Writers, Tap a Spouse to Help with Your Writing Career

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Don’t discount this viable option. It could work for your family. I never expected the help husband John has provided me.

Stage 1

When I started my writing career, John and I worked as actuaries. John was supportive in:

· the time I spent writing, and

· the cost and time I spent going to writers’ conferences. 

That’s all I needed.

Stage 2

We retired and moved to a rural community in the Blue Ridge Mountains. Writing for me became a full time job. I received two contracts, was building a platform, and learning how to market my books. John was supportive in doing the:

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·shopping,

· laundry, and 

· vacuuming

so I could write.

This was a huge help, but my marketing and platform work began eating into my writing time.

Stage 3


I started traveling to fairs and festivals. John was supportive in:

· driving me to the venues and

· selling the books at my table

so I could visit with readers.

With his presence, I was more comfortable attending these events.

Stage 4


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I had two more contracts and invitations to write for collections. And deadlines. I went indie with a series. I’d learned more about online marketing opportunities that I couldn’t take advantage of because I had no time. John was supportive and became my:

· marketing manager,

· chief financial officer (love those spread sheets that spit out my sales tax and book sales),

· tech researcher,

· meme maker,

· cover & bookmark designer,

· conference marketing workshops attendee,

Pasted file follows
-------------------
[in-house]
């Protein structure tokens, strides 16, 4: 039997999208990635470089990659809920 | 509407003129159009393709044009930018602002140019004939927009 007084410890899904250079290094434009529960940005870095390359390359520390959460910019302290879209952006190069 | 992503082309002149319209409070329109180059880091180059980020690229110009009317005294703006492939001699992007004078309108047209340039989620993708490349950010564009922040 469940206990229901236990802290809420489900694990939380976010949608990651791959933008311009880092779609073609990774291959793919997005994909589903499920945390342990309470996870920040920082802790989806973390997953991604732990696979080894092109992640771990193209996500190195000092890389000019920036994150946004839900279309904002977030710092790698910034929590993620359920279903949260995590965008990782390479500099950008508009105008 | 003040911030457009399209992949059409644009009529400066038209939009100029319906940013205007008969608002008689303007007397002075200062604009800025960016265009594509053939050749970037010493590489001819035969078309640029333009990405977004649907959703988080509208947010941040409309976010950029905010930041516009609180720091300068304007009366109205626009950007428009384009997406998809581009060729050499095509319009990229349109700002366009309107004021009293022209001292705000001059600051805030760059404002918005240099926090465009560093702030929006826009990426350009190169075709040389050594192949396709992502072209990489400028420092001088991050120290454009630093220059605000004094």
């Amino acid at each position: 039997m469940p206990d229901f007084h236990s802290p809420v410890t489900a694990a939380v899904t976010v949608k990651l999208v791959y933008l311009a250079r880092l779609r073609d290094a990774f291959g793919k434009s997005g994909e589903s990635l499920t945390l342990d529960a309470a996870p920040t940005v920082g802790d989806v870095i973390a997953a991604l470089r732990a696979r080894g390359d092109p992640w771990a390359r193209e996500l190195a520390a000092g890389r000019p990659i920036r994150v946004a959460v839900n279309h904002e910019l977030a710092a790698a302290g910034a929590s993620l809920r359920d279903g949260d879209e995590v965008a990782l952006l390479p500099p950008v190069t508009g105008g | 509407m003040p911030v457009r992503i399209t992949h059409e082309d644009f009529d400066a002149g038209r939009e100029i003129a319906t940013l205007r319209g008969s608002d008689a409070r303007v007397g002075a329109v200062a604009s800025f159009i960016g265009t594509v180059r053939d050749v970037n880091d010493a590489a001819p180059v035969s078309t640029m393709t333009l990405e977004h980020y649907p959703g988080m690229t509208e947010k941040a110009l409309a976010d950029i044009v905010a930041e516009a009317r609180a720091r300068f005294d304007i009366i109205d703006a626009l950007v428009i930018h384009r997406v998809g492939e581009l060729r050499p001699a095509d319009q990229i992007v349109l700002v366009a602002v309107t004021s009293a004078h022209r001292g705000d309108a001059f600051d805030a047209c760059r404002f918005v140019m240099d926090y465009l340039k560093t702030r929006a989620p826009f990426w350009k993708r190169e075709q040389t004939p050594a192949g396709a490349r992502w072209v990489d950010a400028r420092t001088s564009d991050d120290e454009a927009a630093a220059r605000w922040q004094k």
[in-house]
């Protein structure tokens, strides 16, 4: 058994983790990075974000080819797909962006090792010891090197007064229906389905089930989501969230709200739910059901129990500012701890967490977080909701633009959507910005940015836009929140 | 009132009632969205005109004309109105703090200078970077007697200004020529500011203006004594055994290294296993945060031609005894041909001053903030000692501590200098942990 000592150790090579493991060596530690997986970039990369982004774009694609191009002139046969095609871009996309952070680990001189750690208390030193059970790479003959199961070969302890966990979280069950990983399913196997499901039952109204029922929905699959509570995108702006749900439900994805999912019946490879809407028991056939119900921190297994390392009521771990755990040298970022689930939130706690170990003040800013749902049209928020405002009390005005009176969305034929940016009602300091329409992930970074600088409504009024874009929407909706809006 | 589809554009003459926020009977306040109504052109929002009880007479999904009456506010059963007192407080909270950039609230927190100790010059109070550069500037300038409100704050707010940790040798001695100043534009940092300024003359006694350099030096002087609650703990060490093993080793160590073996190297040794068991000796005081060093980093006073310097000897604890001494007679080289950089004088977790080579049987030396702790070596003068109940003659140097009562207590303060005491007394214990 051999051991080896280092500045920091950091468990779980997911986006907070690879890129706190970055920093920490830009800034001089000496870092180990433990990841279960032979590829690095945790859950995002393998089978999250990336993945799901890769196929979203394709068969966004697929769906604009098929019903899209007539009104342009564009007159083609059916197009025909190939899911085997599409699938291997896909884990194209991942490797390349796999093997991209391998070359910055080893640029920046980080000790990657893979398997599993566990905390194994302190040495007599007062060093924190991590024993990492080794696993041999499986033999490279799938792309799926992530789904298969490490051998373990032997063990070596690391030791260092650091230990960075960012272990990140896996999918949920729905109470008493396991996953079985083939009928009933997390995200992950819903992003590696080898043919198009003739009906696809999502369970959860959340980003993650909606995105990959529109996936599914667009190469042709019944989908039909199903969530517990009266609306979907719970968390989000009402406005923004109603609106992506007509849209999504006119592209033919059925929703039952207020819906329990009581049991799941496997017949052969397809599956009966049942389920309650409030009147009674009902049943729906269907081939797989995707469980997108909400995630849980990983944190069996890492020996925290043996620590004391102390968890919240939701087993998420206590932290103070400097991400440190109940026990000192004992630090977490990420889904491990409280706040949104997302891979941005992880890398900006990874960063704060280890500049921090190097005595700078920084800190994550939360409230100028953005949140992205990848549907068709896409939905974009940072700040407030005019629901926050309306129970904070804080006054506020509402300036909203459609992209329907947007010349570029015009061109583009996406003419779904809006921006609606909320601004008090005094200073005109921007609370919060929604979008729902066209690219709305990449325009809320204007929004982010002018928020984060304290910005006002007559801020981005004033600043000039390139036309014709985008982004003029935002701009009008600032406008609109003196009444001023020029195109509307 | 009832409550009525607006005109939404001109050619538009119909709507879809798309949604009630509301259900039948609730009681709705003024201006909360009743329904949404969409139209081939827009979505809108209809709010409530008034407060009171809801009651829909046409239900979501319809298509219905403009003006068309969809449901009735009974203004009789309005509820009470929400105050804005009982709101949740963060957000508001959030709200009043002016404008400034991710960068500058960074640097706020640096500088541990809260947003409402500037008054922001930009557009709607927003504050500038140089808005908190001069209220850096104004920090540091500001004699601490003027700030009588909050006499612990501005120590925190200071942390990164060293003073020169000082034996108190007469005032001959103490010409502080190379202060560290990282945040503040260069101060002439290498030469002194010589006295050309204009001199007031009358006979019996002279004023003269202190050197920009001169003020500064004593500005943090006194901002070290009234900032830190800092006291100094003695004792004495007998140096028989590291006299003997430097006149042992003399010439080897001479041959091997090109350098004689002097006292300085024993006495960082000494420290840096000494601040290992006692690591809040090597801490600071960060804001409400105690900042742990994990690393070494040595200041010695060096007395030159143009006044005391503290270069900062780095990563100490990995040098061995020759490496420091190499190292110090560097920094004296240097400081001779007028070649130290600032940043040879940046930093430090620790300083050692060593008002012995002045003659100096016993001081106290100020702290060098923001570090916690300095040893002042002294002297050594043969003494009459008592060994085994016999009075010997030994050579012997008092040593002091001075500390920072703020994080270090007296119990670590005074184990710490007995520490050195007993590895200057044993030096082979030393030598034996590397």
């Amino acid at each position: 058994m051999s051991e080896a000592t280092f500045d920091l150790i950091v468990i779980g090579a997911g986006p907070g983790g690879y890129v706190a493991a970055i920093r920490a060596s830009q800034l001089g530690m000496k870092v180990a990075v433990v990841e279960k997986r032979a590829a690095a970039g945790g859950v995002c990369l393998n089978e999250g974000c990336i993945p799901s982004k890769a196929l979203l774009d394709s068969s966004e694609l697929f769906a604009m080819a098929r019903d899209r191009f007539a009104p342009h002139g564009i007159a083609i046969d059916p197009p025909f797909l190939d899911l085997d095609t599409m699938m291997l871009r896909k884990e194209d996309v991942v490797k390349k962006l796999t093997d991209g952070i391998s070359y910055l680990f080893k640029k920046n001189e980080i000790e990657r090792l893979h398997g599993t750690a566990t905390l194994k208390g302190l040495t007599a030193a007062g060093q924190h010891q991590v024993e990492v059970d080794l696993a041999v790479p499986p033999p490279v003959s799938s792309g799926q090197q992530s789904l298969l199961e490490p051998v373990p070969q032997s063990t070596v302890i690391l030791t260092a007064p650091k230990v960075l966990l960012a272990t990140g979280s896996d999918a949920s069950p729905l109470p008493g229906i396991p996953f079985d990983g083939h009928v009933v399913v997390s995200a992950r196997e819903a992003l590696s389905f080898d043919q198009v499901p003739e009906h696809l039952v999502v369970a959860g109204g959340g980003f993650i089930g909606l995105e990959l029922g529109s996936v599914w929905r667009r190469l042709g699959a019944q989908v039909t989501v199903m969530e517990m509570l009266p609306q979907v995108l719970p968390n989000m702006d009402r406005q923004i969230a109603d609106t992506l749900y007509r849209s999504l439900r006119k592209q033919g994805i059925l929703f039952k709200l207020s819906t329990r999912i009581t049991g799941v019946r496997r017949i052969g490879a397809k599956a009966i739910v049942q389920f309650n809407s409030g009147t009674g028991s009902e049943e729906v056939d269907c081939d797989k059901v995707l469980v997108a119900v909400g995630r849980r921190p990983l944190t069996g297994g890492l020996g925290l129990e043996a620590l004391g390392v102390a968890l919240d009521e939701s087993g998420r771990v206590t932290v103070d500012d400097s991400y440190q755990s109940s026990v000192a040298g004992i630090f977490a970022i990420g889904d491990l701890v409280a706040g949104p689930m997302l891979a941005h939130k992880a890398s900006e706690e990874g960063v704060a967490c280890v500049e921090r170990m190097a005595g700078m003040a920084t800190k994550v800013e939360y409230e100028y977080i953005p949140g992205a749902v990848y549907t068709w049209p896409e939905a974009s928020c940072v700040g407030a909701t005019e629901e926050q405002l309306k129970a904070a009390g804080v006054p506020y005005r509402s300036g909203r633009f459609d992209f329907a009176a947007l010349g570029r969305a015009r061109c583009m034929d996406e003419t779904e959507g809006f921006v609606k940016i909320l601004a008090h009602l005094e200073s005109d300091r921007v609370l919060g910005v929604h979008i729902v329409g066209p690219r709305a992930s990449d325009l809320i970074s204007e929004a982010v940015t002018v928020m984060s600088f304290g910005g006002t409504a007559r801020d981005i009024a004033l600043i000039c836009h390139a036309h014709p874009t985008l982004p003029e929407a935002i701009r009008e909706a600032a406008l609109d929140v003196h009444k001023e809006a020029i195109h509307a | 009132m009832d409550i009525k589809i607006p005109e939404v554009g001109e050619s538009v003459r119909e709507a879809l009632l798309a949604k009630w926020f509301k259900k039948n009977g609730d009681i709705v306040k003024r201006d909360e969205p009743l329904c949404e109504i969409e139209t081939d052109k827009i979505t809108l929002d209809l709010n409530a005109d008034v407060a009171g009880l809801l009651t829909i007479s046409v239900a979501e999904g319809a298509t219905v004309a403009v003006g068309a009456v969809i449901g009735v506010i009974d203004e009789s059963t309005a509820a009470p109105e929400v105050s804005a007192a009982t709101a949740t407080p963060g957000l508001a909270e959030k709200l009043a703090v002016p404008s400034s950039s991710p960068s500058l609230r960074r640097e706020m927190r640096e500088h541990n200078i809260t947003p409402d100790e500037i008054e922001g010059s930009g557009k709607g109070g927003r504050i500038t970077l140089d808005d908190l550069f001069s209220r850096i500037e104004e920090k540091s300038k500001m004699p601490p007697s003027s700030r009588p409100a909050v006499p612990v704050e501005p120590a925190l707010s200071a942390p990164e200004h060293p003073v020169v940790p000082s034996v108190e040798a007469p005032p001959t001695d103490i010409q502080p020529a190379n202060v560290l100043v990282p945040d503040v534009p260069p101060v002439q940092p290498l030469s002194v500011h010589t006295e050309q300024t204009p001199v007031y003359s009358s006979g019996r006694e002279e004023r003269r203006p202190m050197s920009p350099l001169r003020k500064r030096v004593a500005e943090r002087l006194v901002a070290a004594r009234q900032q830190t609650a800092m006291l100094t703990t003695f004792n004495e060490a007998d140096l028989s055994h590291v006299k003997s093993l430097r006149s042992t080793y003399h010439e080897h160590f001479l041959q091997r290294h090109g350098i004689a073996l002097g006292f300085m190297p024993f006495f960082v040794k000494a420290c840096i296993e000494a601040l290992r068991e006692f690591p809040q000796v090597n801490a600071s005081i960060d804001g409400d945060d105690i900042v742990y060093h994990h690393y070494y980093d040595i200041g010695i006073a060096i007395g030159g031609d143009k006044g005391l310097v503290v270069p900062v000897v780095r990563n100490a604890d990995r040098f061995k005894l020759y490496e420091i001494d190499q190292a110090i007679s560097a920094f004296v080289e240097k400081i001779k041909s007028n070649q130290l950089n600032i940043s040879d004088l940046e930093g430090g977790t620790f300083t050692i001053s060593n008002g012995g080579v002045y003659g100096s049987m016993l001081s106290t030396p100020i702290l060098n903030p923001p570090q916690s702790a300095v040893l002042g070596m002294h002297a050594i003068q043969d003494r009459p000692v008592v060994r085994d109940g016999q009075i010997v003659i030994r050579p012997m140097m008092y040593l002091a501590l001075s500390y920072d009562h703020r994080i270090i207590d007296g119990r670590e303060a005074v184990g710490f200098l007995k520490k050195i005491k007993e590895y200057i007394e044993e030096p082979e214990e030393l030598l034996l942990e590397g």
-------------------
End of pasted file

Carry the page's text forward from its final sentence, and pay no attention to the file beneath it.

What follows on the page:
· galley reader, and

· document reviewer

· KDP publishing tech

so I could focus on writing and platform tasks.

Advantages


As business partners, 

· we do smarter marketing, using our time and money resources more wisely,

· we communicate more during my writing day,

· my stress level is less,

· fewer error and typos make it to such documents as my written interviews when I’m a guest on blogs and in book galleys,

· we’re able to get more books out, which is the most important marketing effort.

Possibilities for Spouses


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Your spouse may not be as industrious as John has become, but your spouse may be able and willing to help with some things. A house chore as simple as loading and unloading the dishwasher or taking over trash duty provides minutes to a spouse’s writing time. 

I promote my blog posts on Hootsuite, Facebook, Twitter, Google+, and to certain writer groups. It’s a fifteen-minute weekly task, but those fifteen-minute tasks quickly build into hours. I write the promotion content when I write the blog posts. So this blog promotion task is an easy job that anyone could do.